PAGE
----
Photo by JORDAN STEAD

She wrote a “Working Backwards” document. That’s a process Amazon uses to ensure a project begins with the customer in mind first – from envisioning how to delight or serve customers, then clarifying the idea through an imagined press release and by answering a set of frequently asked questions about the proposal. Stix envisioned a program that would leverage Amazon’s capabilities around the world to provide relief supplies to first-responder partners.

The prospect generated widespread enthusiasm among Amazon staff, and soon leadership had given Stix the green light to recruit a few other Amazon employees for a Disaster Relief by Amazon team. Almost as soon as the group was in place in 2017, Hurricane Harvey caused massive flooding in Houston, sending people scrambling to their rooftops to await rescue as waters rose.

The Red Cross had set up a shelter in the city’s George Brown Convention Center, and Amazon sent its first truck into the disaster zone with snacks and water for those congregated there. The Coast Guard and others who were rescuing people in boats needed supplies as well, and the disaster relief team arranged for them to pick up donated life vests from Amazon’s fulfillment center in Dallas.

The idea that Stix presented in her working backwards document had come to life. Amazon, its employees, and its customers have donated products and cash equal to more than $15 million to help with 25 disasters around the world. In the first half of 2019 alone, the company distributed more than 400,000 relief items to the communities affected by several natural disasters and storm events: cyclones in Indonesia and Mozambique, snowstorms in Seattle, tornadoes in Georgia and Alabama, and flooding in Ottawa, Canada.

On the ground

The Disaster Relief by Amazon team also sends people into the field to establish temporary pick-up locations that Amazon can set up quickly in areas where the company’s usual delivery services have been suspended. When Florence hit, a “Go Team” headed for the disaster area and the first such spot in a North Carolina Whole Foods Market parking lot. Amazon’s website directed customers in given ZIP codes to pick up their orders at the location.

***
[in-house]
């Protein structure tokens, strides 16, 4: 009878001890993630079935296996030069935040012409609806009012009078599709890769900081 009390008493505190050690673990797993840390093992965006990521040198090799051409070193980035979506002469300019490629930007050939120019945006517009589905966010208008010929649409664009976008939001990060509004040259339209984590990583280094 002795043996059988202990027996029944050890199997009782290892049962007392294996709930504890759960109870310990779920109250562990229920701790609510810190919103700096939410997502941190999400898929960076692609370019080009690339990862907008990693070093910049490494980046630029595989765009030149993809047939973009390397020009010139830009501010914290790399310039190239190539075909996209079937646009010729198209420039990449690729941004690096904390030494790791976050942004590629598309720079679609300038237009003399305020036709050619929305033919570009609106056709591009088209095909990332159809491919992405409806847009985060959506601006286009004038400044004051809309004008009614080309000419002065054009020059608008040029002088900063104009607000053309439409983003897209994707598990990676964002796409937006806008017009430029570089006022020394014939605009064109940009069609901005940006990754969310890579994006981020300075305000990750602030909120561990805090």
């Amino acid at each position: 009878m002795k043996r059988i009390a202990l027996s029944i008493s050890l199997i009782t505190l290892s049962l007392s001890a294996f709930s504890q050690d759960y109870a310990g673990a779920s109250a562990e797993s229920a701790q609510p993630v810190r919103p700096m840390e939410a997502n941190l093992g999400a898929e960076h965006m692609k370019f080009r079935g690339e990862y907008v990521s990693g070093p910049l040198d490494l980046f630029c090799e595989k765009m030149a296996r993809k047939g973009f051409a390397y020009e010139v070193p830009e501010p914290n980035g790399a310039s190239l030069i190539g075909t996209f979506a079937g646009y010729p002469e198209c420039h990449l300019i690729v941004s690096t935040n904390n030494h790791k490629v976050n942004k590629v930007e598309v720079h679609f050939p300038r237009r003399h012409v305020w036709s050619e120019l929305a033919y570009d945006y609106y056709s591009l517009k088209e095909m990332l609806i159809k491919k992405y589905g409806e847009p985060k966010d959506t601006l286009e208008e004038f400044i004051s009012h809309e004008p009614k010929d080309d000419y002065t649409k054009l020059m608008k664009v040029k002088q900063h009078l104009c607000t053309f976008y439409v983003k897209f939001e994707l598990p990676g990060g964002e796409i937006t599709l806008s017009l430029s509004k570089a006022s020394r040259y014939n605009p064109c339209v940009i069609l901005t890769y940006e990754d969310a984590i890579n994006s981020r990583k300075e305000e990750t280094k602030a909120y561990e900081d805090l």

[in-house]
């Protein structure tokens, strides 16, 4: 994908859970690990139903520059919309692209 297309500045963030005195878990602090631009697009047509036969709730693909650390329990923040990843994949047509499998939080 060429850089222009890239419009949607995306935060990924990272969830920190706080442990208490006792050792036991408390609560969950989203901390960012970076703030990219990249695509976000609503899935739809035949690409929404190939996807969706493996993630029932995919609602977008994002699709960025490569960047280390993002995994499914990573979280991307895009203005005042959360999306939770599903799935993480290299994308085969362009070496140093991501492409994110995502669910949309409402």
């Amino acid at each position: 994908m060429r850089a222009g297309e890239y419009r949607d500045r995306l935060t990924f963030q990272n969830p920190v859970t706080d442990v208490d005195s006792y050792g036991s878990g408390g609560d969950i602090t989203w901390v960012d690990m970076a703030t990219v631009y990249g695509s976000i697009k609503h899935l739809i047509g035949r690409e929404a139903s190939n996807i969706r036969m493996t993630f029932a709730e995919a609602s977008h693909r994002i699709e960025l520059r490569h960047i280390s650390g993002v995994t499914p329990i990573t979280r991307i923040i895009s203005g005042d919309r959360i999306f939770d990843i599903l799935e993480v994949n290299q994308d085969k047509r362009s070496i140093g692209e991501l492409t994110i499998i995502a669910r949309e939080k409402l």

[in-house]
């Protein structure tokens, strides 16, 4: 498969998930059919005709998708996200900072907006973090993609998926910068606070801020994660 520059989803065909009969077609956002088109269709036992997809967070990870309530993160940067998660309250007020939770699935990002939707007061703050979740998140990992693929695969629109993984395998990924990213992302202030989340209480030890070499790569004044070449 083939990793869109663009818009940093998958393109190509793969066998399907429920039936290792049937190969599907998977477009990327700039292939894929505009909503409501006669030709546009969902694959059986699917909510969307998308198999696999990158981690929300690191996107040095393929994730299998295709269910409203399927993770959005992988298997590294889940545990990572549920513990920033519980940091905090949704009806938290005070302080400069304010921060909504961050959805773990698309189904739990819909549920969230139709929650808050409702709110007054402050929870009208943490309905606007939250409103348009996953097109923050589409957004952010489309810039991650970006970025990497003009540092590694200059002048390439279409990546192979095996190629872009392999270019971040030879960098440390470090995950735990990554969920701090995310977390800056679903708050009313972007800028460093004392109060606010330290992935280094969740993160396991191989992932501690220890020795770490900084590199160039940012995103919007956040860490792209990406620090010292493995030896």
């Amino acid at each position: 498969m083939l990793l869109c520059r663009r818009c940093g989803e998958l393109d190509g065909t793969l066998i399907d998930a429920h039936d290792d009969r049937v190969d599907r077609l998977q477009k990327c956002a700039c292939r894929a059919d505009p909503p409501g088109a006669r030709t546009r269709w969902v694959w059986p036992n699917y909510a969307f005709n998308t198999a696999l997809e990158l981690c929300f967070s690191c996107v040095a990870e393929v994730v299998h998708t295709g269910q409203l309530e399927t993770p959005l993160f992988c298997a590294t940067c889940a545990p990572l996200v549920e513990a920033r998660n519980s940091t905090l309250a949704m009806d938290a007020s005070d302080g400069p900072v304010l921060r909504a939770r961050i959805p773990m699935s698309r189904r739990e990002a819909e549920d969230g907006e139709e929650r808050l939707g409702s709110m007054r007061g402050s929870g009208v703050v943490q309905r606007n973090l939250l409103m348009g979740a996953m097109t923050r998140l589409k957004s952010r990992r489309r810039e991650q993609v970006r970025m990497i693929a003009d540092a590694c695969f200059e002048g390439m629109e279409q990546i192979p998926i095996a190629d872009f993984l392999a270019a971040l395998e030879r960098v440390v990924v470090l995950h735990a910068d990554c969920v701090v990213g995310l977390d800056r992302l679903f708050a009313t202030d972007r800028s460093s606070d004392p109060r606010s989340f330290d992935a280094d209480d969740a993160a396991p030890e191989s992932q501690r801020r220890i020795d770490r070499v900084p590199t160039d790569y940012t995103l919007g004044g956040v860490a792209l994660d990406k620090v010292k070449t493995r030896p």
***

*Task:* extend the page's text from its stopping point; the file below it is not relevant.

What the Go Team hadn’t anticipated was how useful the location would become for the emergency responders—both organizations that needed a place to receive supply shipments and out-of-town volunteers in search of various items.

“Our first customer during Florence was a Red Cross volunteer who needed a hammer and another set of tools,” recalled Ash Brown, the Rocky Mountain regional operations manager for Amazon Hub and Locker+ and the leader of the team of volunteers that set up the first pop-up location. “Our second customer was from FEMA, needing a resupply of specialized clothing. We didn’t expect how useful our presence on the ground would be to these other customers.”

The team plans to replicate the pop-up pick-up location where possible in the wake of future disasters.

True partnership

The nature and scale of Amazon’s relief efforts reflect the company’s unique capabilities as a global distributor of an extensive range of items.

“We can help with items that many other donors can’t provide,” said Stix. For example, after wildfires ravaged homes In Northern California, Amazon was able to fulfill relief agencies’ request for Goldrush Sifters—mini sieves to help people find valuables among the ashes.

The ability to satisfy real needs in specific ways comes back to working in deep partnership with relief organizations in order to complement and support, rather than preempt or replicating their work.

“The way we partner with Amazon makes the best use of each of our competencies with an end result of helping the most people possible,” said Jeanne-Aimee De Marrais, senior advisor on U.S. emergencies for Save the Children.

Her colleague Dawn Nunn, director of gift-in-kind agrees: “Amazon’s ability to move quickly and with agility to solve business problems has been a huge benefit of working together. They have helped us develop and expand our in-kind strategies using their core competencies of speed, reach, and superior logistics systems.”

For the Hurricane Dorian response, Amazon and customers across the United States donated cash and more than 400,000 relief items worth $1 million. Those items, which included cleanup kits, toothbrushes, toothpaste, clothing, food items, and recovery materials (tarps, ropes, solar lanterns), were shipped to Amazon fulfillment centers in Florida, where they were transported to the Tampa air gateway and loaded on to Amazon Air planes bound for Nassau and Freeport. Amazon’s nonprofit partners—the International Federation of Red Cross and Red Crescent Societies, Mercy Corps, and the Grand Bahama Disaster Relief Foundation—distributed the supplies to those in need.

After the success of each response, Amazon disaster teams meet to regroup and get ready for the next one. Because there will always be a next one, and job No. 1 is to be poised to act immediately when a natural disaster or other devastating event hits a community where Amazon customers, employees, and their families live and work.

Group photo of four women and one man with foliage in the background.
The Disaster Relief by Amazon team, (left to right) Sam Porter, Abe Diaz, Seema Ramchandani, Bettina Stix, and Trang-Thien Tran.